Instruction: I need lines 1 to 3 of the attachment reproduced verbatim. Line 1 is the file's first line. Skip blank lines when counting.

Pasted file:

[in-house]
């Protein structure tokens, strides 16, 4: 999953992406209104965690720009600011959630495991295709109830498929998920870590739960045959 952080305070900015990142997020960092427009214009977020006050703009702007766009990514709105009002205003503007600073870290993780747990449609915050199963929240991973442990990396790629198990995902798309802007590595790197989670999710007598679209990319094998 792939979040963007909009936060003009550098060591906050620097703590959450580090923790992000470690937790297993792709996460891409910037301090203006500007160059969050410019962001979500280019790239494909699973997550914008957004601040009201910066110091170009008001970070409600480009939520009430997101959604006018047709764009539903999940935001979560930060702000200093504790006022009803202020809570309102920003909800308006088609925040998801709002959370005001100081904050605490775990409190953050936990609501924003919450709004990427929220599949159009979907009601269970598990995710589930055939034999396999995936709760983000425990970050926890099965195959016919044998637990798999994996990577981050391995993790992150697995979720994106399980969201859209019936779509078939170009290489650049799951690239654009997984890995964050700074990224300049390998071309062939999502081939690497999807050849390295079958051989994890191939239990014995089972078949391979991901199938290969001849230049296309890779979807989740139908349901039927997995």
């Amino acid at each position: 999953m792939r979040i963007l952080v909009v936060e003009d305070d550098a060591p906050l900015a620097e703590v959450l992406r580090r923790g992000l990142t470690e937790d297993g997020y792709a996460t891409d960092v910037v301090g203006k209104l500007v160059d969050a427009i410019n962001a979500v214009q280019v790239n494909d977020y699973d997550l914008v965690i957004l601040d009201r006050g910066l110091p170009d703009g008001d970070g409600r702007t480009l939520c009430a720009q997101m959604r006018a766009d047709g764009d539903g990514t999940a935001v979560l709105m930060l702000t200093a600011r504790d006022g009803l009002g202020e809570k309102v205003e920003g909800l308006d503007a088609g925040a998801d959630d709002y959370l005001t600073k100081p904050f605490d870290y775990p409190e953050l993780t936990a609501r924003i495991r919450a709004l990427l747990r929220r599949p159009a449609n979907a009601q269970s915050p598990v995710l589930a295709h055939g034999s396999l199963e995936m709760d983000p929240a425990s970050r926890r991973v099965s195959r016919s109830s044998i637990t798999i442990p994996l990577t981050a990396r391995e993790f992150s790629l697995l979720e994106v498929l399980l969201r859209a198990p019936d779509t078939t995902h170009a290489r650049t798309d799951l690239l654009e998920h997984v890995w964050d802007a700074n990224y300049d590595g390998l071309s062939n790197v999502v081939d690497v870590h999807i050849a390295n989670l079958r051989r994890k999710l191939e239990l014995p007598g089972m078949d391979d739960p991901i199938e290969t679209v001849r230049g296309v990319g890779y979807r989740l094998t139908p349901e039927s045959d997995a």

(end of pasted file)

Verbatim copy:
[in-house]
């Protein structure tokens, strides 16, 4: 999953992406209104965690720009600011959630495991295709109830498929998920870590739960045959 952080305070900015990142997020960092427009214009977020006050703009702007766009990514709105009002205003503007600073870290993780747990449609915050199963929240991973442990990396790629198990995902798309802007590595790197989670999710007598679209990319094998 792939979040963007909009936060003009550098060591906050620097703590959450580090923790992000470690937790297993792709996460891409910037301090203006500007160059969050410019962001979500280019790239494909699973997550914008957004601040009201910066110091170009008001970070409600480009939520009430997101959604006018047709764009539903999940935001979560930060702000200093504790006022009803202020809570309102920003909800308006088609925040998801709002959370005001100081904050605490775990409190953050936990609501924003919450709004990427929220599949159009979907009601269970598990995710589930055939034999396999995936709760983000425990970050926890099965195959016919044998637990798999994996990577981050391995993790992150697995979720994106399980969201859209019936779509078939170009290489650049799951690239654009997984890995964050700074990224300049390998071309062939999502081939690497999807050849390295079958051989994890191939239990014995089972078949391979991901199938290969001849230049296309890779979807989740139908349901039927997995």
């Amino acid at each position: 999953m792939r979040i963007l952080v909009v936060e003009d305070d550098a060591p906050l900015a620097e703590v959450l992406r580090r923790g992000l990142t470690e937790d297993g997020y792709a996460t891409d960092v910037v301090g203006k209104l500007v160059d969050a427009i410019n962001a979500v214009q280019v790239n494909d977020y699973d997550l914008v965690i957004l601040d009201r006050g910066l110091p170009d703009g008001d970070g409600r702007t480009l939520c009430a720009q997101m959604r006018a766009d047709g764009d539903g990514t999940a935001v979560l709105m930060l702000t200093a600011r504790d006022g009803l009002g202020e809570k309102v205003e920003g909800l308006d503007a088609g925040a998801d959630d709002y959370l005001t600073k100081p904050f605490d870290y775990p409190e953050l993780t936990a609501r924003i495991r919450a709004l990427l747990r929220r599949p159009a449609n979907a009601q269970s915050p598990v995710l589930a295709h055939g034999s396999l199963e995936m709760d983000p929240a425990s970050r926890r991973v099965s195959r016919s109830s044998i637990t798999i442990p994996l990577t981050a990396r391995e993790f992150s790629l697995l979720e994106v498929l399980l969201r859209a198990p019936d779509t078939t995902h170009a290489r650049t798309d799951l690239l654009e998920h997984v890995w964050d802007a700074n990224y300049d590595g390998l071309s062939n790197v999502v081939d690497v870590h999807i050849a390295n989670l079958r051989r994890k999710l191939e239990l014995p007598g089972m078949d391979d739960p991901i199938e290969t679209v001849r230049g296309v990319g890779y979807r989740l094998t139908p349901e039927s045959d997995a």